Restaurants have alleged that food aggregators are “cannibalising” dining because of deep discounting, and that aggregators’ search algorithms are biased towards their own cloud kitchens and private labels. These allegations were in the findings of the Competition Commission of India’s e-commerce market survey (see below), which was made public on August 30. The study looked into food, retail (goods), and hotel sectors.
The market study found that 28% of (respondent) restaurants’ revenue came via online platforms, 78% of the restaurants have an online presence, with about 69% going online between 2016-18. In the food sector, CCI found that restaurants had enlisted themselves on at least three different food aggregators. According to Sayanti Chakrabarti, joint director in the CCI’s economics division, the survey will have “a bearing on competition, level playing fields in the market or on the ability of markets to compete on merit”.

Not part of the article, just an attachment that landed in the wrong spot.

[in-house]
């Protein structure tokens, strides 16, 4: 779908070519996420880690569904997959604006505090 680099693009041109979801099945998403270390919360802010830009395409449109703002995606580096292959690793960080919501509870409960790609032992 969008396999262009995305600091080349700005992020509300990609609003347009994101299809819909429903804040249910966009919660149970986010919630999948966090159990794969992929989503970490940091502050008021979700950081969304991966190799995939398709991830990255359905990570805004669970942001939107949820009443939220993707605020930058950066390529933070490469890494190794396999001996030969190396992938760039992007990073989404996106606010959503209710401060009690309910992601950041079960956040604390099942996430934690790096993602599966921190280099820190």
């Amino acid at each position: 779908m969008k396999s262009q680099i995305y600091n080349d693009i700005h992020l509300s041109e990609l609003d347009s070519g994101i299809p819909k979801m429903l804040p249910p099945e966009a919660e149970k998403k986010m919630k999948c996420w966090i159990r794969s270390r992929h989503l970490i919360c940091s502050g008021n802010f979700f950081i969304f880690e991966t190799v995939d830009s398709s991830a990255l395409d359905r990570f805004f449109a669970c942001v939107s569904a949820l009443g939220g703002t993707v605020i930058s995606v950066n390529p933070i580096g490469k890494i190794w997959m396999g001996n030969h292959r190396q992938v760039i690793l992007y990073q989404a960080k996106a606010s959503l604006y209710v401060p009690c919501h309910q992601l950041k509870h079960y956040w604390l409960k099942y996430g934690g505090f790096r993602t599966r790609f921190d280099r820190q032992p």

CCI had formally announced its e-commerce market study in June, a development we made public in May. Apart from the questionnaire sent to stakeholders, focus group discussions were conducted with each stakeholder group, and was followed by meetings between CCI and surveyors — which included online and offline retailers, manufacturers, online marketplace platforms, hotels, restaurants and payments systems — over the last three months. Written submissions made by the industry to the government and CCI have also been included in the survey, said Chakarbarti. CCI declined to comment on the exact number of participants in the survey.
These are the main findings from the food sector in the CCI’s survey:
Deep discounting is “cannibalising” dining: restaurants
Restaurants flagged two key issues around deep discounting: The whole idea and structure of deep discounts, and who bears the burden of such discounts.
On the idea of deep discounting: Restaurants, said that the entire concept of deep discounting is “artificially influencing consumer behavior”, and because they cannot match that kind of pricing for their dining, it’s cannibalising it.